Schoolzone: Science, art and writing in schools
13 February 2018
Our members regularly engage with local schools or school-age groups, introducing them to the world of microbiology through many creative channels. The following is an example of a large consortium of mainly Microbiology Society members engaging children with the ideas of antibiotic resistance and hands-on science through the SAW Trust.
Scientists from across Norwich Research Park have been working with the Science Art and Writing (SAW) Trust to deliver projects in schools on the theme of antimicrobial resistance (AMR). Children aged between 8 and 12 years old explored fundamental microbiology, and learned about the development of antibiotics and the current problems associated with increasing antimicrobial resistance. The scientists introduced the children to their research topics, which included looking in new places for antibiotic-producing bacteria; genome mining to unlock silenced antibiotic pathway gene clusters; and the development of new diagnostic tests for use in the surgery. The children also did some experimental work. In SAW projects, scientists team up with professional artists and writers who then use the science theme as a starting point to deliver poetry and visual arts sessions, giving the children opportunities to respond to the science through creativity.
The outputs of the projects have been brought together, along with examples of citizen science projects like the Microbiology Society’s Antibiotics Unearthed project and Dr Adam Roberts’ Swab & Send, and published in a new book entitled SAW antibiotics.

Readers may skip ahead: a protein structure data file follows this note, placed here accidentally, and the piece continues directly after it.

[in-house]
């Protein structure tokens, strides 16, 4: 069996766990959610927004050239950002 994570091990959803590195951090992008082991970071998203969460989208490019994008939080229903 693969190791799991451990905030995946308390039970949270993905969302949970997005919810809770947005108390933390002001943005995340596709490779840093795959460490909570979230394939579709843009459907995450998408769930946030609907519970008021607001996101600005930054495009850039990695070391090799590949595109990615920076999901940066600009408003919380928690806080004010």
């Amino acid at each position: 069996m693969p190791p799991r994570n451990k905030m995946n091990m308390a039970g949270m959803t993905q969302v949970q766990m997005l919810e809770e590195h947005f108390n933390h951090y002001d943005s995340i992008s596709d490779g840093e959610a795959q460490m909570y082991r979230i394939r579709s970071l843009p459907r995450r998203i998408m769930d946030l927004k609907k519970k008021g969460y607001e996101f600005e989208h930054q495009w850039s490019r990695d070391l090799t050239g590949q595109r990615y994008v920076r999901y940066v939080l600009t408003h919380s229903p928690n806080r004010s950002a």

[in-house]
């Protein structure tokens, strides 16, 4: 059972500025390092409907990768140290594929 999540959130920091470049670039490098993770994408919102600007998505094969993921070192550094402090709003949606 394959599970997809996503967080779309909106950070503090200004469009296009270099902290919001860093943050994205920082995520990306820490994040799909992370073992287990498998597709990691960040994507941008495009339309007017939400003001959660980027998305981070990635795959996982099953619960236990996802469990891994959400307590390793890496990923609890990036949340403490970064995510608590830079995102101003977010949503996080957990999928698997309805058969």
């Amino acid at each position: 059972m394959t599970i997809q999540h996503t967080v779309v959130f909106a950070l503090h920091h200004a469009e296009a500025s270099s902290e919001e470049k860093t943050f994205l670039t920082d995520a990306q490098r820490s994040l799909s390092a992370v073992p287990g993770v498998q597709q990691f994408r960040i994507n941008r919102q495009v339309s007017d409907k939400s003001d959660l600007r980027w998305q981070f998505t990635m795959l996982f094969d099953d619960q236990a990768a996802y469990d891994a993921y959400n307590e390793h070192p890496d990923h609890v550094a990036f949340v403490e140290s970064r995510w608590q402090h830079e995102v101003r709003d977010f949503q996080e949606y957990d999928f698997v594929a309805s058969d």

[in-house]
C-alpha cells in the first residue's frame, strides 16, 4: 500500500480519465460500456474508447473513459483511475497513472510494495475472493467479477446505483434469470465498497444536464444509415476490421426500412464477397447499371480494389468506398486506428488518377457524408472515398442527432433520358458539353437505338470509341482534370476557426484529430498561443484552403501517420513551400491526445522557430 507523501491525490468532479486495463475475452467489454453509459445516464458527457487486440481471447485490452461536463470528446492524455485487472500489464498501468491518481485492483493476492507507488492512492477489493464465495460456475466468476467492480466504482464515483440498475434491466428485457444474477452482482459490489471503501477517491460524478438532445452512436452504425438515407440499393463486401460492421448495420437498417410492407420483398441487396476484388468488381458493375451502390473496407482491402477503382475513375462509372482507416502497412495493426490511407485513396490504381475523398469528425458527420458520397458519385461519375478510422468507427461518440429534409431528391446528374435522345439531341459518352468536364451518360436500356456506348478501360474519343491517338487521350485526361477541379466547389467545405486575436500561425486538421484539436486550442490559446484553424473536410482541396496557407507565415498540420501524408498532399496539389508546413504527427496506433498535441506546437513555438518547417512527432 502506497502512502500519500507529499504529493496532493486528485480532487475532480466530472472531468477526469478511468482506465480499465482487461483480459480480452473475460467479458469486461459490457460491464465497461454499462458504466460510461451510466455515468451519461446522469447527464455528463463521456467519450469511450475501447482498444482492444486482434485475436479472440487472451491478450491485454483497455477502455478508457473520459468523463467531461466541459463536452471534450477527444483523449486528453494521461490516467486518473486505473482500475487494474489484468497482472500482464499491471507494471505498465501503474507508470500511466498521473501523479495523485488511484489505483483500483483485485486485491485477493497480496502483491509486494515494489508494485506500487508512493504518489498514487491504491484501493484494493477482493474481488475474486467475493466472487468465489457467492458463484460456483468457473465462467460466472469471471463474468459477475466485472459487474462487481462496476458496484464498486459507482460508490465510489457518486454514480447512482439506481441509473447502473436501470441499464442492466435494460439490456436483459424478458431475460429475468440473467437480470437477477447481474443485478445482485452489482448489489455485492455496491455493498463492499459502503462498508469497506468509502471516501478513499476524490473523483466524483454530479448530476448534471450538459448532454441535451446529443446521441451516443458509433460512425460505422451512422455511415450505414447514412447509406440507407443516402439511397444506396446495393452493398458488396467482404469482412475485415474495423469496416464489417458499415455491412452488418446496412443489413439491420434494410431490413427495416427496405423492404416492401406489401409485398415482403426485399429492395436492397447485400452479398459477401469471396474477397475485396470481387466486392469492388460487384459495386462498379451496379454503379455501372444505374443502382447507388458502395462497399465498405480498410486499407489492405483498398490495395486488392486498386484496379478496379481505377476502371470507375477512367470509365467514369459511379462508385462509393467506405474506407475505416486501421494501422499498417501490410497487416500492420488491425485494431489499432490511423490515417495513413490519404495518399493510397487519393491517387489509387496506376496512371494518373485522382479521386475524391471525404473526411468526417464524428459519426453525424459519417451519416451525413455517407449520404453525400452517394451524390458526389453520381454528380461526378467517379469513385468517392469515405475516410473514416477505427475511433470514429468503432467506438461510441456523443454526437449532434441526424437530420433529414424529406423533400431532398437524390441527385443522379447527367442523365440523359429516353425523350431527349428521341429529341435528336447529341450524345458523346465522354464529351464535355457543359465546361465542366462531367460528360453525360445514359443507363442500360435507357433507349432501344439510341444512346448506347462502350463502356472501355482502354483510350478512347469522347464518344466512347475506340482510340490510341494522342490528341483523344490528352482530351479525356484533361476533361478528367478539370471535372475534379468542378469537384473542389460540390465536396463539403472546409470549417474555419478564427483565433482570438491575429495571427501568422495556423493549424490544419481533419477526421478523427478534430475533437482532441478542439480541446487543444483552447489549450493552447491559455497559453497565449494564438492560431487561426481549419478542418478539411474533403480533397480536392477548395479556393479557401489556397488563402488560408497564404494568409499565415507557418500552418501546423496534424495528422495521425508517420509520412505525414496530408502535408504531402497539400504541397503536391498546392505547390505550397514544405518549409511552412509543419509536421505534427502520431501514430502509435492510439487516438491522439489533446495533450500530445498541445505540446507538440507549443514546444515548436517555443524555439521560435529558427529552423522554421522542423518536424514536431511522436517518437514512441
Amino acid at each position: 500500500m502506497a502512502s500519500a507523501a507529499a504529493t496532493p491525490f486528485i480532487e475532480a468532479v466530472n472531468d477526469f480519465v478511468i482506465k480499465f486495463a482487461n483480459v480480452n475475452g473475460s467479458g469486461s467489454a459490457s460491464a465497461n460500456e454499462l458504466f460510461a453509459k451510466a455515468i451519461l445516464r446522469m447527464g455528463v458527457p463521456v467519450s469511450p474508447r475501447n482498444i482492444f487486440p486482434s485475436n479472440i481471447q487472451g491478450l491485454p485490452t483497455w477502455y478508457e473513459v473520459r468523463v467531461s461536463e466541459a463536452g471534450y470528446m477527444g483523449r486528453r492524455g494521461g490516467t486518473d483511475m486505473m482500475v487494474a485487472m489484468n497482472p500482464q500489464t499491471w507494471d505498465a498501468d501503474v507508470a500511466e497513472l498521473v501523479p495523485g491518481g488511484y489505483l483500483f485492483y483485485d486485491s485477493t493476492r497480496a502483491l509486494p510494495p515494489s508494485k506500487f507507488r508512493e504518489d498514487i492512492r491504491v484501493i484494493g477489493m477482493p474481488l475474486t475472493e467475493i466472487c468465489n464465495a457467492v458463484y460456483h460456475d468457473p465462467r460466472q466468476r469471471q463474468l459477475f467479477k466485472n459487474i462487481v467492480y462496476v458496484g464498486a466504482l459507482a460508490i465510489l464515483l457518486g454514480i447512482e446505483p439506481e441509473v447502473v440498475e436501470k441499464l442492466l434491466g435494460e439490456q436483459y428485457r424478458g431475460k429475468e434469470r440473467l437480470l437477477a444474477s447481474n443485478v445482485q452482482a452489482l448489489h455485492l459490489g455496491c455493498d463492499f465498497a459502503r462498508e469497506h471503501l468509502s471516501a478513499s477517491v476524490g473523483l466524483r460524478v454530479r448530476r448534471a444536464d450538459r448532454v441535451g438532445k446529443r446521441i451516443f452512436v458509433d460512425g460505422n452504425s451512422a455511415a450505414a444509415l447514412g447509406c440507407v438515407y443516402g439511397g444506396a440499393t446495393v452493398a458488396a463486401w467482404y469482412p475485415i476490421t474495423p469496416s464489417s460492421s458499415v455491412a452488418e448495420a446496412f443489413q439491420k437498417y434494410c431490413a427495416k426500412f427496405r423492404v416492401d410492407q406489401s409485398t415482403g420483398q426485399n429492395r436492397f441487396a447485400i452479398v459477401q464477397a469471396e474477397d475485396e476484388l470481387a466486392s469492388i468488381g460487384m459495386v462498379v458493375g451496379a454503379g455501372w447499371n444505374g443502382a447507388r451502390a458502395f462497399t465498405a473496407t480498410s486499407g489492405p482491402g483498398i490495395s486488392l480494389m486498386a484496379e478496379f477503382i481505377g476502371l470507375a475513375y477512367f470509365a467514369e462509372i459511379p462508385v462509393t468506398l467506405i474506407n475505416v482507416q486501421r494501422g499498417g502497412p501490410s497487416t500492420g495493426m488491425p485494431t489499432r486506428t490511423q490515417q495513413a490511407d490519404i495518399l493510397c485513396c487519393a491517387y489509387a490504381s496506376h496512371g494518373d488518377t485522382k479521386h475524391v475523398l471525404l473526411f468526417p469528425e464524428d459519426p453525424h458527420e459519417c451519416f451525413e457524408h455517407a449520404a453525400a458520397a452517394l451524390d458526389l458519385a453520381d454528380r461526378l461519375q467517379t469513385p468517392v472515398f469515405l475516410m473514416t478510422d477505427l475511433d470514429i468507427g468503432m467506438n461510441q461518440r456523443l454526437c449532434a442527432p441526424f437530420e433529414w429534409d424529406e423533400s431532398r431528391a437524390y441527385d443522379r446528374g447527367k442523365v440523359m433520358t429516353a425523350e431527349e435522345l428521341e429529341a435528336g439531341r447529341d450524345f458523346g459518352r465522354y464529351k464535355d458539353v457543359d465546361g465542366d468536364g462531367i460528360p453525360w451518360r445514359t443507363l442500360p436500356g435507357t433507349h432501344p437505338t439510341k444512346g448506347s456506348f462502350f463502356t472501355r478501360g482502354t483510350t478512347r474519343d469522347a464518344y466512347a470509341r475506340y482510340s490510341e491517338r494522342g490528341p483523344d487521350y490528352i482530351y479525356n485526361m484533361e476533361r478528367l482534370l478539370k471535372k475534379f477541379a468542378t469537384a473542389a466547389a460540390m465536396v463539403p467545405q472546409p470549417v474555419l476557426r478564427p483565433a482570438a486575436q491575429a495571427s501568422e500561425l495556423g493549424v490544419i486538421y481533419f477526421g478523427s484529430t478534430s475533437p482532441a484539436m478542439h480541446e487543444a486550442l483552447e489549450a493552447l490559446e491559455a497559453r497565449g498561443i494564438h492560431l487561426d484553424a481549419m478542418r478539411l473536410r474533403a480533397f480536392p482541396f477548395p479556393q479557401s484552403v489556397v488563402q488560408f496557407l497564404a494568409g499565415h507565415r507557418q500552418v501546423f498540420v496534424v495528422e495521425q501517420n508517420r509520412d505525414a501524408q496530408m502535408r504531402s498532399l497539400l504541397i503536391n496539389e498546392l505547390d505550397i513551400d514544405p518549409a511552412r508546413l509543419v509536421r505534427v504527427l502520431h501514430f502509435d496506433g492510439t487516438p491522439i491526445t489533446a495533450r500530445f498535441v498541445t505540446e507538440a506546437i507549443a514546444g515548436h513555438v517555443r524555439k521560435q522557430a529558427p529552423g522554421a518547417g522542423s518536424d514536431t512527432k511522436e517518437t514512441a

“I thoroughly enjoyed this stunning book. Educating children in such an interactive way is so important. I am passionate about addressing AMR, as are the researchers, and I hope this can help inspire future generations to engage in the efforts to save modern medicine.”
Professor Dame Sally Davies, Chief Medical Officer
To purchase a copy of the book, find out more about working with the SAW Trust or to make a donation, please visit www.sawtrust.org.
John Innes Centre, Department of Metabolic Biology, Norwich
If you are a member and are currently doing work with schools, we want to hear from you! We are building up our resources on school–based activities and want to acknowledge our members that are doing this important work. Please email [email protected] about your activities.
Images: Both SAW Trust.